Review: Rump: The True Story of Rumpelstiltskin by Liesl Shurtliff
Author: Liesl Shurtliff
Publisher:Knopf Books for Young Readers
Publication Date: April 2013
Recommended for grades 4 and up.
Let’s face it if you ask most individuals what their favorite fairy tale is, Rumpelstiltskin probably won’t be near the top. This tale of greed and gold, of promises and lies tends get lost amid the princess and adventure tales. This might be due in part to the fact that it is a strange little tale. There’s no real hero, unless you count the servant that discovers Rumpelstiltskin’s name. There’s the puzzling fact that a miller would ever claim his daughter could spin straw to gold, or that anyone would take him at his word. And what on earth does Rumpelstiltskin even want with a child? Even the ending of this fairy tale is sudden and disturbing, with none of the usual happy ever afters. It’s a story that needs better representation–a good polishing and some better explanations.
Fortunately, Liesl Shurtliff is up to the challenge. She’s spun a full fledged middle grade adventure fantasy out this strange little tale, and provided readers with an entirely new perspective on Rumpelstiltskin. Rump is a boy born with half a name. His mother died before his full name was spoken aloud, and now he’s stuck being called Rump. (an awful thing to have happen in a place where your name is your destiny). Rump’s life on The Mountain is one of poverty and ridicule, until he discovers his mother’s old spinning wheel. Suddenly caught up in the need to spin, Rump discovers he not only can spin, he can magically turn straw to gold with his spinning. But magic always has a price, and this magic brings nothing but trouble to Rump’s door. The more he tries to spin himself free, the more tangled he becomes in a terrible family curse. Rump’s only answer may be to find his true name, and with it, his true destiny.
Such an entertaining tale! The author starts readers off with the advantage over our main character, since they of course know what Rump’s name will be–but not the significance behind it. In the traditions of other retold fairy tales like Ella Enchanted by Gail Carson Levine, the author not only fleshes out the tale, but builds a world to encompass it, full of imaginative details and delightfully vivid creatures. It’s refreshing to have a male protagonist for a change–so many of these fractured fairy tales tend to have heroines. The author manages to deliver a satisfying rendition of Rumpelstiltskin while also providing readers a new look into why the events transpired as they did, as well as making our gold-spinner the hero of the story.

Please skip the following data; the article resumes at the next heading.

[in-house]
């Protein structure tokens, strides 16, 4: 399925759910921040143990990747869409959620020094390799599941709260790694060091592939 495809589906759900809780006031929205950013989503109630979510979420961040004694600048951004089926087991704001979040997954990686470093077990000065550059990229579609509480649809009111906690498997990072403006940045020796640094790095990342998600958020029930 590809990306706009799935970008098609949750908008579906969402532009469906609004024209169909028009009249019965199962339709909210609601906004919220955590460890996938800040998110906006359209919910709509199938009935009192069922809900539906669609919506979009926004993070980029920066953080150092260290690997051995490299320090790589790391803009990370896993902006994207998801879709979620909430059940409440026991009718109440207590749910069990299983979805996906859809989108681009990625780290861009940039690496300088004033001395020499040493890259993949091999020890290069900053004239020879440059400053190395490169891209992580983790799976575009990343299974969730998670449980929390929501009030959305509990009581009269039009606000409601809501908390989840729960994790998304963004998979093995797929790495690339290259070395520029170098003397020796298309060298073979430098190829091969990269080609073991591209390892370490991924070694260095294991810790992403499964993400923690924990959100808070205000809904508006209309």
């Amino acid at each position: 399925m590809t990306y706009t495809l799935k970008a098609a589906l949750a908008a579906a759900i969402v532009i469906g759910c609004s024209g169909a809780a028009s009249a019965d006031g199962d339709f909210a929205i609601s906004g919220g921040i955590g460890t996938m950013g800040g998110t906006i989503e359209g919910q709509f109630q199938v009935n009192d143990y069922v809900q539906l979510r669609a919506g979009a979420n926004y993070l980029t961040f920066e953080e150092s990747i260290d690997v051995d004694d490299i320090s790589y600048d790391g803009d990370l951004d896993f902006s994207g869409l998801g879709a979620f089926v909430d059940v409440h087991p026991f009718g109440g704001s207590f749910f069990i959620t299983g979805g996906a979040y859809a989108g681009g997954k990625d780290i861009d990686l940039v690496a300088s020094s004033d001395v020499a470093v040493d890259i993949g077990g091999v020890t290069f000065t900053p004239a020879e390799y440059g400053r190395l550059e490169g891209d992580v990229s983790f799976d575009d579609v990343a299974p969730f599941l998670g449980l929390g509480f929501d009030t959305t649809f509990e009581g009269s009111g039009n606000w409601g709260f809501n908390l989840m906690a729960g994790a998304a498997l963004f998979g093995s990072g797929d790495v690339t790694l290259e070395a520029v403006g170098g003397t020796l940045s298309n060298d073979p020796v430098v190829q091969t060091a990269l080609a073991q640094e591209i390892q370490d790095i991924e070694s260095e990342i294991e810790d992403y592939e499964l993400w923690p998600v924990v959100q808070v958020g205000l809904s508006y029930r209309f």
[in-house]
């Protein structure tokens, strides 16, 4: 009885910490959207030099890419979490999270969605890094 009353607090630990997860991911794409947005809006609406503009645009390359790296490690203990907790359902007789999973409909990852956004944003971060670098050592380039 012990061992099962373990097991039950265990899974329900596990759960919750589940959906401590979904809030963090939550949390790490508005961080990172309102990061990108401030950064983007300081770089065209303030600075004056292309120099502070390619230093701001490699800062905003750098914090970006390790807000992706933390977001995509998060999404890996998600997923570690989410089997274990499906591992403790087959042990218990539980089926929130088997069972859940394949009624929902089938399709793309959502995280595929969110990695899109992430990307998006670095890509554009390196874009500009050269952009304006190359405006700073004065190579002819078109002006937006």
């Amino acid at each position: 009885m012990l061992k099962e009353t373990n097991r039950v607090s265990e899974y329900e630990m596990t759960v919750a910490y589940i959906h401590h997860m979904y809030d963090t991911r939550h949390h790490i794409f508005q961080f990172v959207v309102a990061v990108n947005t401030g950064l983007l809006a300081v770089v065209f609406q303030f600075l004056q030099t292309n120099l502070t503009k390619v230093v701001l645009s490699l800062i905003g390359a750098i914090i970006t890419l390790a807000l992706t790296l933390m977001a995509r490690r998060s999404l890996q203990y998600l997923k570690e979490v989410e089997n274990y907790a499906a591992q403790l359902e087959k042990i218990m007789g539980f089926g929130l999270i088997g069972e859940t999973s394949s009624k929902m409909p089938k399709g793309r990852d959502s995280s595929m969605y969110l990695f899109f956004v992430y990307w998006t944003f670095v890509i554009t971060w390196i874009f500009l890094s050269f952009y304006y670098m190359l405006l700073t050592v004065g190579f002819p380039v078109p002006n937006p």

I’ve seen a few comments that feel the story doesn’t go far enough or that the characters aren’t plumbed for rich emotional inner lives nearly enough. My response is that this book is what it sets itself out to be, a solid middle-grade fantasy story. Rather than pushing the story into darker and edgier territory more suitable for teens (and believe me that has been done with Rumpelstiltskin) Shurtliff crafts and approachable yarn that will pull in fourth and fifth grade reader and introduces them to a fairy tale they might not know much about. While the story will doubtless be thin for young adult tastes, I think it hits all the right notes for younger readers. Rump is a likable, if troubled character who manages to make a muddle of things for a while before he learns how to untangle the mess. I won’t deny that the story’s true villains are more than a little two dimensional, but they fit well with the width and breadth of the story being told.
For a debut novel, this is very well done indeed. The writing and storytelling flow easily and it’s clear the author accomplishes what she set out to do and then some. If offering any criticism, I did feel that the “gross” element of the trolls was occasionally overdone. Despite the lighthearted tone of parts of this book, it is still a dramatic piece of fiction not a work of comedy. The trolls in general were a little cartoonish, but I was able to move past that and enjoy the story nevertheless. Ms. Liesl has left plenty of possibilities for more stories set in her world, but whether she pursues that avenue, or takes on another setting entirely, I do hope she keeps writing!
For similar fractured fairy tale adventures, readers should check out Ella Enchanted by Gail Carson Levine (Scholastic, 1997) and The Princess Curse by Merrie Haskell (HarperCollins, 2011). If readers are interested in other Rumpelstiltskin stories, look for Rumpelstiltskin’s Daughter by Diane Stanley (HarperCollins, 2002) and The Rumpelstiltskin Problem by Vivian Vande Velde (Houghton Mifflin, 2000).
Happy Reading! ^_^